Posts Tagged “us politics”

'Illinois Nazis ... I hate Illinois Nazis!' / Still from Blues Brothers film, via MemeGeneratorMy heartfelt congratulations go to the Illinois Republican party! I’ve got to hand it to you for demonstrating your lack of anything resembling character or integrity. You’ve gone and let a well-known anti-Semite and Holocaust denier become the sole entrant in the GOP primary for a Congressional seat. As the Chicago Sun-Times explains, that means he’ll represent Republicans on ballots in the 3rd District of Illinois (Archive.Is cached article):

Arthur Jones — an outspoken Holocaust denier, activist anti-Semite and white supremacist — is poised to become the Republican nominee for an Illinois congressional seat representing parts of Chicago and nearby suburbs.

“Well first of all, I’m running for Congress not the chancellor of Germany. All right. To me the Holocaust is what I said it is: It’s an international extortion racket,” Jones told the Chicago Sun-Times.

Indeed, Jones’ website for his latest congressional run includes a section titled “The ‘Holocaust Racket’” where he calls the genocide carried out by the German Nazi regime and collaborators in other nations “the biggest blackest lie in history.”

At first blush this might seem to be a tempest in a teapot, since Jones isn’t like to win, as the Sun-Times points out:

Republicans didn’t bother to muster a credible candidate because the district is so Democratic. There is always a debate if parties should recruit candidates to run races they are highly likely to lose.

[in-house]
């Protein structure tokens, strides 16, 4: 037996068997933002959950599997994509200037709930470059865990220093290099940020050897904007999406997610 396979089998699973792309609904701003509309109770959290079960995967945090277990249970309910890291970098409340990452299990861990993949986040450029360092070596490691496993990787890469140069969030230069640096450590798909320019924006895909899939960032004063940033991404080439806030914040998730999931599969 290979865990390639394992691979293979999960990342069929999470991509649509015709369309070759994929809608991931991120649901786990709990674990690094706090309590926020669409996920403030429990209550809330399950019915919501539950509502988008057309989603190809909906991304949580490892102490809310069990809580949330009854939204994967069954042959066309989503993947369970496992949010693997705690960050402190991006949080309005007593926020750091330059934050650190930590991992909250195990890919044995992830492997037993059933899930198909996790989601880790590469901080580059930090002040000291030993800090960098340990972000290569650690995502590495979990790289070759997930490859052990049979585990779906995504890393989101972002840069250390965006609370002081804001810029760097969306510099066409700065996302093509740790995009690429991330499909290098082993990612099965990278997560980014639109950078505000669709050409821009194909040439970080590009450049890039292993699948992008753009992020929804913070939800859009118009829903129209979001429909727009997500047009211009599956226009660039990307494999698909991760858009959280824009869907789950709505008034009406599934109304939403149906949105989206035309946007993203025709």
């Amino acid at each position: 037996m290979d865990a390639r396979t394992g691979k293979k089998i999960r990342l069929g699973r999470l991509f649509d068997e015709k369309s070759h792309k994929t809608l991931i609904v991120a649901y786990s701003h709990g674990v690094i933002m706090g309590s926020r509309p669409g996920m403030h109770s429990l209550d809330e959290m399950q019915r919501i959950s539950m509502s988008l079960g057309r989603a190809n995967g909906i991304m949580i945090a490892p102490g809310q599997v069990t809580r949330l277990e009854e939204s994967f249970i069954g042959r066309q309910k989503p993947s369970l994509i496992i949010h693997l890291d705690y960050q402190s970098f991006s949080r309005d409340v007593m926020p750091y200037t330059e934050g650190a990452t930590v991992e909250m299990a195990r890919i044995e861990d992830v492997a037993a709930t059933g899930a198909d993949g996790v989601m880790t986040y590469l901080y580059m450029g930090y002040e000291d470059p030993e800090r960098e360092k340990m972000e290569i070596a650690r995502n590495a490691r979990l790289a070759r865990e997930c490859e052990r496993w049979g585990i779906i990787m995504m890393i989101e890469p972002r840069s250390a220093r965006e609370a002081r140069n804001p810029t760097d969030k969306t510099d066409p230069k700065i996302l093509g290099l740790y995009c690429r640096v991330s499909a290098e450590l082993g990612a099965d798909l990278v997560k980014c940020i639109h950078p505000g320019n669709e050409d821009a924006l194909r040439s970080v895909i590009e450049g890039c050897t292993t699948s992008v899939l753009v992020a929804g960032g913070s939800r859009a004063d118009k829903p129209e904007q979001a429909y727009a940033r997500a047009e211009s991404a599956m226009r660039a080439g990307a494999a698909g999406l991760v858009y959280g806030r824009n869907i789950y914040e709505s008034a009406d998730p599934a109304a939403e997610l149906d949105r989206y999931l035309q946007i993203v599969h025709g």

So I get it: No Republican is likely to win, so what’s the point in running anyone? Still, the state GOP was aware of this particular gadfly; he’s been running for offices for decades:

He ran for Milwaukee mayor in 1976 and 13th Ward alderman on Chicago’s Southwest Side in 1987.

Since the 1990s to 2016, Jones has jumped in the GOP 3rd Congressional District primary seven times, never even close to becoming a viable contender.

The bottom line, then, is that Illinois Republicans — for economic and strategic reasons — chose to leave their 3rd District ballot wide open, knowing full well that Jones — a repeated crank candidate — would dive right in and fill that vacuum. That is … they purposely allowed themselves to be represented by a Holocaust-denying anti-Semitic nominee. They couldn’t even be bothered scaring up some “sacrificial lamb” candidate to at least keep this hateful wretch from infesting their ballot line — yes, even though he has little chance of being elected.

As I said, this is precisely what I’ve come to expect of Republicans. (And yes, I used to be one, back in the day. So more than most folks, I know whereof I speak.)

Hat tip: Friendly Atheist.

Photo credit: Blues Brothers, via MemeGenerator.

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Godfrey in his siege tower at the Assault on Jerusalem, July 15, 1099. By Anonymous ([1][2]) [Public domain or Public domain], via Wikimedia CommonsI’ve just posted a static page on what I call the Great Neocrusade, a movement which comprises a large part of the Religious Right in the US and whose goal is to eradicate Islam from the country, and then the rest of the world. I first called attention to it — and gave it that name — some five years ago. Since then, this foolish and childish effort hasn’t abated one bit.